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Unicast asserts new patent covers rich media ads

From: Richard M. Smith <rms@computerbytesman.com>
Date: Tue, 30 Dec 2003 17:39:03 -0500
To: "W3C Public Web Plugins List" <public-web-plugins@w3.org>
Message-Id: <E1AbSW3-00052P-00@smtp02.mrf.mail.rcn.net>
http://biz.yahoo.com/rc/031230/media_advertising_unicast_1.html

Reuters
Unicast asserts new patent covers rich media ads
Tuesday December 30, 3:34 pm ET 
By Michele Gershberg 



NEW YORK, Dec 30 (Reuters) - Privately-held Unicast, known for ads that
appear as a user moves between Web site pages, is challenging rivals in the
Internet advertising and publishing business armed with a new patent for
delivering ads online. 


	
Unicast says it developed its original ad delivery methods back in 1996,
during the infancy of the online ad business. 

This past spring, Unicast said it won a new U.S. patent for delivering a
wider range of online marketing -- from more sophisticated rich media ads
that can combine animated graphics and music to billboard-like banner ads. 


Rich media is now a hot property as big name advertisers put millions more
dollars into marketing on the Web. Unicast's claims could affect both online
publishers such as Microsoft (NasdaqNM:MSFT
<http://finance.yahoo.com/q?s=msft>  - News
<http://finance.yahoo.com/q/h?s=msft> ) and Yahoo (NasdaqNM:YHOO
<http://finance.yahoo.com/q?s=yhoo>  - News
<http://finance.yahoo.com/q/h?s=yhoo> ), who place ads on their Internet
sites, and immediate advertising rivals including DoubleClick (NasdaqNM:DCLK
<http://finance.yahoo.com/q?s=dclk>  - News
<http://finance.yahoo.com/q/h?s=dclk> ) and Eyeblaster, according to
analysts. 


"This happens to be a method used to serve all rich media content, any
Flash-based advertising," said Unicast Chief Executive Richard Hopple,
referring to Macromedia's (NasdaqNM:MACR <http://finance.yahoo.com/q?s=macr>
- News <http://finance.yahoo.com/q/h?s=macr> ) popular Flash plug-in
software for rich animated graphics. 


"The browser has to ask what ad do you want me to play for this person,
where do I go to get that ad and ... what I do with it," Hopple told Reuters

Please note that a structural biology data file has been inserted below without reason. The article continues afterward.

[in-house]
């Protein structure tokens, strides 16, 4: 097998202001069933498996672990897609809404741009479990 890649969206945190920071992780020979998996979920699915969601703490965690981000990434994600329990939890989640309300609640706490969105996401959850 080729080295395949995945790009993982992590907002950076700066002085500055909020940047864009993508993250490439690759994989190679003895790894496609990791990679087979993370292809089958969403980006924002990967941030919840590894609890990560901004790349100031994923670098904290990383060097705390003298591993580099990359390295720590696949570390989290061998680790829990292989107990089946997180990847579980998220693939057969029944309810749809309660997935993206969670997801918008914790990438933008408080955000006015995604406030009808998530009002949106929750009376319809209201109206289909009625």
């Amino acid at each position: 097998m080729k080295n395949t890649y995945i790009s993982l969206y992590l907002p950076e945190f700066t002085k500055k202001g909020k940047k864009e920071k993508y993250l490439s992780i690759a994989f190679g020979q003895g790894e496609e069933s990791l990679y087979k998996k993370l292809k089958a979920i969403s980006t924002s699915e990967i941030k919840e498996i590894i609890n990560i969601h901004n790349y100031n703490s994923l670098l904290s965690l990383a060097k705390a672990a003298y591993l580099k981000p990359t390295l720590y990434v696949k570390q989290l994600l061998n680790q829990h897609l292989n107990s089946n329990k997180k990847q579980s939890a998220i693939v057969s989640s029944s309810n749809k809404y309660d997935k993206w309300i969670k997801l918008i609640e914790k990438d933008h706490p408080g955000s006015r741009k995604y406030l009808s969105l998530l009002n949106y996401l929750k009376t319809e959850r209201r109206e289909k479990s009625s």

in an interview. 


Earlier this quarter, Unicast secured its first license deal with Internet
ad company aQuantive (NasdaqNM:AQNT <http://finance.yahoo.com/q?s=aqnt>  -
News <http://finance.yahoo.com/q/h?s=aqnt> ), boosting its case for wresting
fees from top online publishers. 


The Unicast patent spells out a delivery process which uses an electronic
tag in a Web page. That tag signals to an external computer server where to
find an advertisement and how to display it. 


Jim Nail, senior analyst at Forrester Research, said the patent could give
Unicast an edge over immediate rivals with ad formats similar to the
"superstitial" product who might be more vulnerable to infringement claims
on their delivery methods. 


"I'm kind of surprised they would get a patent that's as broad as that.
Calling for something on a central server is the way the Web works," Nail
said. 


RICH MEDIA ADS SET FOR STEADY GROWTH 


Internet ad spending is expected to grow between 10 percent and 20 percent
in 2004 as advertisers seek new ways to reach consumers. Jupiter Research
projects rich media-type advertising will grow from $3.1 billion in 2003 to
$3.6 billion in 2004 and $7 billion by 2008. 


Hopple said that when Unicast started out, other companies were designing
ads as part of a Web page, a process no longer practical as Internet sites
frequently change ads and target users based on what they are looking for on
the Web. 


Two years ago, Unicast patented the technology to deliver its flagship
"superstitial" ads from an external server. The newer patent beefs up that
protection of rich media ads, banners and pop-ups, he said. 


Internet ad-delivery and tracking company DoubleClick said it had patented
its own method for targeting online advertisements at customers more than
four years ago, but had yet to review the Unicast patent. Representatives
from Microsoft and Yahoo were not immediately available for comment. 


An aQuantive spokesman said the company agreed to a perpetual license of
Unicast's ad serving patents on behalf of its Atlas DMT unit, but would not
disclose terms. 


"With this license, Atlas DMT removes a potential risk, not only from our
business, but even more significantly, from our clients, which include 114
interactive agencies and direct advertisers," spokesman Steve Stratz wrote
in a response. 


Internet analysts questioned whether Unicast could rake in significant
revenue, but said similar online patents have helped companies defend their
claims to leadership. 


These include pioneer online access service Compuserve's claim to creating
the first widely-used graphic format -- known as "GIF" -- and retailer
Amazon.com's (NasdaqNM:AMZN <http://finance.yahoo.com/q?s=amzn>  - News
<http://finance.yahoo.com/q/h?s=amzn> ) controversial "one click" shopping
patent. 


"It represents a great opportunity for (Unicast) but it's definitely a bit
of a murky area and one that seems to dampen innovation," said Gary Stein,
senior analyst at Jupiter Research. 
Received on Tuesday, 30 December 2003 17:39:08 GMT

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